- A film maker’s platinum wedding ring has been rescued from London’s sewers days before his first wedding anniversary.
- Thames Water
Time stood still as the precious metal flew off the finger of Pascal Gunter, 46, and down into the depths through one of two small holes in an otherwise solid triangular drain cover in Beckton.
“Horrified”, he called Thames Water in the faint hope they would be able to recover it while he continued to shoot an urgent video for a national bank across the City.
“The ring flew from my finger, and it all went into slow motion,” he said. “We all watched as the ring rolled, and rolled, and rolled, and then just disappeared.
“I really didn’t think Thames Water would be able to do anything but they were very kind, and unbelievably understanding. When I heard later in the afternoon that the ring had been found, I was so pleased. It happened almost on the first anniversary of our marriage, and the ring has enormous sentimental value.”
Pascal’s wife, Jane, 37, a clinical researcher, who is about to have the couple’s first child, added: “We really appreciated Thames Water’s generosity in helping recover the ring. Every member of the team we spoke to was incredibly helpful, and the matter was handled with understanding, ease and efficiency. I know Pascal was very relieved!”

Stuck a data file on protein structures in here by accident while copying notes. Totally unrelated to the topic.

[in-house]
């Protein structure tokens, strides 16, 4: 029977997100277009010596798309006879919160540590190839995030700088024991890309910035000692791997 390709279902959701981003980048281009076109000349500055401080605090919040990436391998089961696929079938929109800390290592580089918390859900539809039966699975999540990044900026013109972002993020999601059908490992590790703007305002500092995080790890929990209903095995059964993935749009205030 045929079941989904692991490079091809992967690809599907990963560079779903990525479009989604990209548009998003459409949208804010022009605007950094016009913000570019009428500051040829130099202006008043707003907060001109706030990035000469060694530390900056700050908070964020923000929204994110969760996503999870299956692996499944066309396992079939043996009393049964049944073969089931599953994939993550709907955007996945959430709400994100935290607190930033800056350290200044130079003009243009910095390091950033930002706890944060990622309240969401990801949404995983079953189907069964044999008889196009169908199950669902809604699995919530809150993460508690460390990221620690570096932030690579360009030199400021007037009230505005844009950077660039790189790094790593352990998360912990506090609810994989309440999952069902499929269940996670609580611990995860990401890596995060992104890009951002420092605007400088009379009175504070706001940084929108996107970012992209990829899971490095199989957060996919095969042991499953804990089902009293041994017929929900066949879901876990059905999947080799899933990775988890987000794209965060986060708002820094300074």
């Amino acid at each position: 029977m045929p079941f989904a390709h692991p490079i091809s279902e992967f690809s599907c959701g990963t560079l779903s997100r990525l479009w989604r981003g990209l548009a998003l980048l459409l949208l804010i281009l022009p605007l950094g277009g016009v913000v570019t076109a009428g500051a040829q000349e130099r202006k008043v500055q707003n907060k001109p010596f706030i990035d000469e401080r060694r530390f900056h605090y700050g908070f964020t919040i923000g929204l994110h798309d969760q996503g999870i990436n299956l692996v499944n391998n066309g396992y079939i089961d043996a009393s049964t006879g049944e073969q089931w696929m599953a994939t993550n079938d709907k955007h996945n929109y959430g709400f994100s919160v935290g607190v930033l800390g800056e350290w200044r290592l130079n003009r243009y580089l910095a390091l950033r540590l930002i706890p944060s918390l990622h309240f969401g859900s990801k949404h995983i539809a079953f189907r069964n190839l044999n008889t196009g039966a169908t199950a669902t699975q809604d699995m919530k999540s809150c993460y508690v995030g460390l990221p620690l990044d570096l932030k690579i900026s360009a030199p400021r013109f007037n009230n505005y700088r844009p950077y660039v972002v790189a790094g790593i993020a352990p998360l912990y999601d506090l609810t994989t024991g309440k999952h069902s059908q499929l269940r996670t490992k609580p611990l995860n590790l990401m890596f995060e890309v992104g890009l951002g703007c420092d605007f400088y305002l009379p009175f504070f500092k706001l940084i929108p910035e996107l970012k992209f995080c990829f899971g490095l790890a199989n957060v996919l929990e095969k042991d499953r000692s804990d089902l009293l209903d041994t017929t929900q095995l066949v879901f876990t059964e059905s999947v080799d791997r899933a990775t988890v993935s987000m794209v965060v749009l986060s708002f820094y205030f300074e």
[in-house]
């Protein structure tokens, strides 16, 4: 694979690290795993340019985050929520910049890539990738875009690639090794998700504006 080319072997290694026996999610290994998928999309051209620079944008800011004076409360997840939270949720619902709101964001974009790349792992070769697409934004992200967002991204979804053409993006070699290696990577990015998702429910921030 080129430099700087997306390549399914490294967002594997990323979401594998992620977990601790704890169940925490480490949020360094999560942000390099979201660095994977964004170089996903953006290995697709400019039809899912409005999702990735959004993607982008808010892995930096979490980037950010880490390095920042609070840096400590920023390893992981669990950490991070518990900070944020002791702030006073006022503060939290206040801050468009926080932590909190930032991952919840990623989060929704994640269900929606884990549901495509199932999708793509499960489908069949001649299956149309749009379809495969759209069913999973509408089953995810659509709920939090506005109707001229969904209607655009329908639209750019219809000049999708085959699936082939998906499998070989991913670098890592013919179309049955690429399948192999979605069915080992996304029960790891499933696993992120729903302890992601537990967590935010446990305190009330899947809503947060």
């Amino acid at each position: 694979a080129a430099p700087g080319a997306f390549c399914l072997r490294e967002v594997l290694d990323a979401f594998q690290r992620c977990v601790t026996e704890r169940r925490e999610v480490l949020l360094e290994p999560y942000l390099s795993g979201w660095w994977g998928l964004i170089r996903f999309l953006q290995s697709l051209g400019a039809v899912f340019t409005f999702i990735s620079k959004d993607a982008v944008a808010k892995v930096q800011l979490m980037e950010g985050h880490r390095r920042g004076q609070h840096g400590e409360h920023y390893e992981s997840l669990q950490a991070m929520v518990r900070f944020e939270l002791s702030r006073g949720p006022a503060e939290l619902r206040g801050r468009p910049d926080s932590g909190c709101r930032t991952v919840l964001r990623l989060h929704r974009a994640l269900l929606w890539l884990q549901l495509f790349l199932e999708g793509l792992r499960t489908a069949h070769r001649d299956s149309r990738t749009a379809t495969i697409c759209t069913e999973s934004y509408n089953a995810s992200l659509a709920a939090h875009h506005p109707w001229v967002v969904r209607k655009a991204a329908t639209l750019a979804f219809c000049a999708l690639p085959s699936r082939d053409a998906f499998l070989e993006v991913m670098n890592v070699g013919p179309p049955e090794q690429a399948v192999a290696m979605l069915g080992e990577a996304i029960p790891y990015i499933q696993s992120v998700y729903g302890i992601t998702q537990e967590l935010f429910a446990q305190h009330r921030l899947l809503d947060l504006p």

Blockage engineer Ian Payne, who found the ring gleaming at the bottom of the manhole shaft and delicately lifted it to the surface with a drain grab, said Pascal had been very unlucky – and then very fortunate.
He explained: “When the ring reached the drain cover, it just happened to drop through one of two small slots into which manhole lifting keys are placed. If it had rolled a centimetre either side, it would have stayed on the surface.
“In another way, though, Mr Gunter was very fortunate. His ring fell into a surface water drain. There had been no rain that day, so there was no water flow to carry the ring down the pipe.
“If it had been a foul or combined sewer, it probably would have been quickly washed along the line into Beckton sewage works, which was close by. Then, it would have been almost impossible to find.”
Thames Water customer co-ordinator Gemma Wiles delivered the precious ring to the Gunters’ home the following day.
She said: “We’re so pleased we were able to get Pascal’s ring back for him. If anything of sentimental or financial value is lost down a drain, we will do everything we can to help.”
Before discovering that his ring has been found, Pascal had been recounting his misfortune to his banking clients in Canary Wharf.
He said: “It appears that losing wedding rings is more common than you think. Three men at the bank said they had lost wedding rings on more than one occasion. However, I have learned my lesson. I am trying to cure myself of my habit of fiddling with my ring. I want it to stay on my finger from now on.”